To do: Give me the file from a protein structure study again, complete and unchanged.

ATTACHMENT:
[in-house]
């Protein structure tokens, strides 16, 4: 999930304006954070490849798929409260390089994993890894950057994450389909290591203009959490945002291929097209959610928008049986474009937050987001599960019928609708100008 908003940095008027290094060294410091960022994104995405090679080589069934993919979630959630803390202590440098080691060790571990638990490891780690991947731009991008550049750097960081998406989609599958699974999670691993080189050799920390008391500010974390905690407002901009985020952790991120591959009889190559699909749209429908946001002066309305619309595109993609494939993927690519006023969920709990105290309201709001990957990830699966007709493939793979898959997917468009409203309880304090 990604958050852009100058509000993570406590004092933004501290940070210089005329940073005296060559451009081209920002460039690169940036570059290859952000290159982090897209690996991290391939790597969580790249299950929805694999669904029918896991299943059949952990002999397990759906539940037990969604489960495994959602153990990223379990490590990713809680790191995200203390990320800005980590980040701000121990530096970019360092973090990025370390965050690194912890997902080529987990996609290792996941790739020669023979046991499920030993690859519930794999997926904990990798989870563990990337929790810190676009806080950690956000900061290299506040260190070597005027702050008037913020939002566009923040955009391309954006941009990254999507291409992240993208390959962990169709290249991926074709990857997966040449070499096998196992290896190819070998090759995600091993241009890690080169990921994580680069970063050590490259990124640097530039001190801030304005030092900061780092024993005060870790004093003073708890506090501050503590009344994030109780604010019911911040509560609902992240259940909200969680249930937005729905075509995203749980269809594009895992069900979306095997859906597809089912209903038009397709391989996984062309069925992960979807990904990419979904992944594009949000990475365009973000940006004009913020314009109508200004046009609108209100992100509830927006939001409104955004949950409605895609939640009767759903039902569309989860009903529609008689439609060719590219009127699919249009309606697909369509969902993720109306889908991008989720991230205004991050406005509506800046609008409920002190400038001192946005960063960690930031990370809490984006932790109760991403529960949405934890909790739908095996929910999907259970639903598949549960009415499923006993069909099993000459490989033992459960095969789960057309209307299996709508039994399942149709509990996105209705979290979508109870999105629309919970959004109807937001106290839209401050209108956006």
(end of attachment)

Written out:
[in-house]
């Protein structure tokens, strides 16, 4: 999930304006954070490849798929409260390089994993890894950057994450389909290591203009959490945002291929097209959610928008049986474009937050987001599960019928609708100008 908003940095008027290094060294410091960022994104995405090679080589069934993919979630959630803390202590440098080691060790571990638990490891780690991947731009991008550049750097960081998406989609599958699974999670691993080189050799920390008391500010974390905690407002901009985020952790991120591959009889190559699909749209429908946001002066309305619309595109993609494939993927690519006023969920709990105290309201709001990957990830699966007709493939793979898959997917468009409203309880304090 990604958050852009100058509000993570406590004092933004501290940070210089005329940073005296060559451009081209920002460039690169940036570059290859952000290159982090897209690996991290391939790597969580790249299950929805694999669904029918896991299943059949952990002999397990759906539940037990969604489960495994959602153990990223379990490590990713809680790191995200203390990320800005980590980040701000121990530096970019360092973090990025370390965050690194912890997902080529987990996609290792996941790739020669023979046991499920030993690859519930794999997926904990990798989870563990990337929790810190676009806080950690956000900061290299506040260190070597005027702050008037913020939002566009923040955009391309954006941009990254999507291409992240993208390959962990169709290249991926074709990857997966040449070499096998196992290896190819070998090759995600091993241009890690080169990921994580680069970063050590490259990124640097530039001190801030304005030092900061780092024993005060870790004093003073708890506090501050503590009344994030109780604010019911911040509560609902992240259940909200969680249930937005729905075509995203749980269809594009895992069900979306095997859906597809089912209903038009397709391989996984062309069925992960979807990904990419979904992944594009949000990475365009973000940006004009913020314009109508200004046009609108209100992100509830927006939001409104955004949950409605895609939640009767759903039902569309989860009903529609008689439609060719590219009127699919249009309606697909369509969902993720109306889908991008989720991230205004991050406005509506800046609008409920002190400038001192946005960063960690930031990370809490984006932790109760991403529960949405934890909790739908095996929910999907259970639903598949549960009415499923006993069909099993000459490989033992459960095969789960057309209307299996709508039994399942149709509990996105209705979290979508109870999105629309919970959004109807937001106290839209401050209108956006």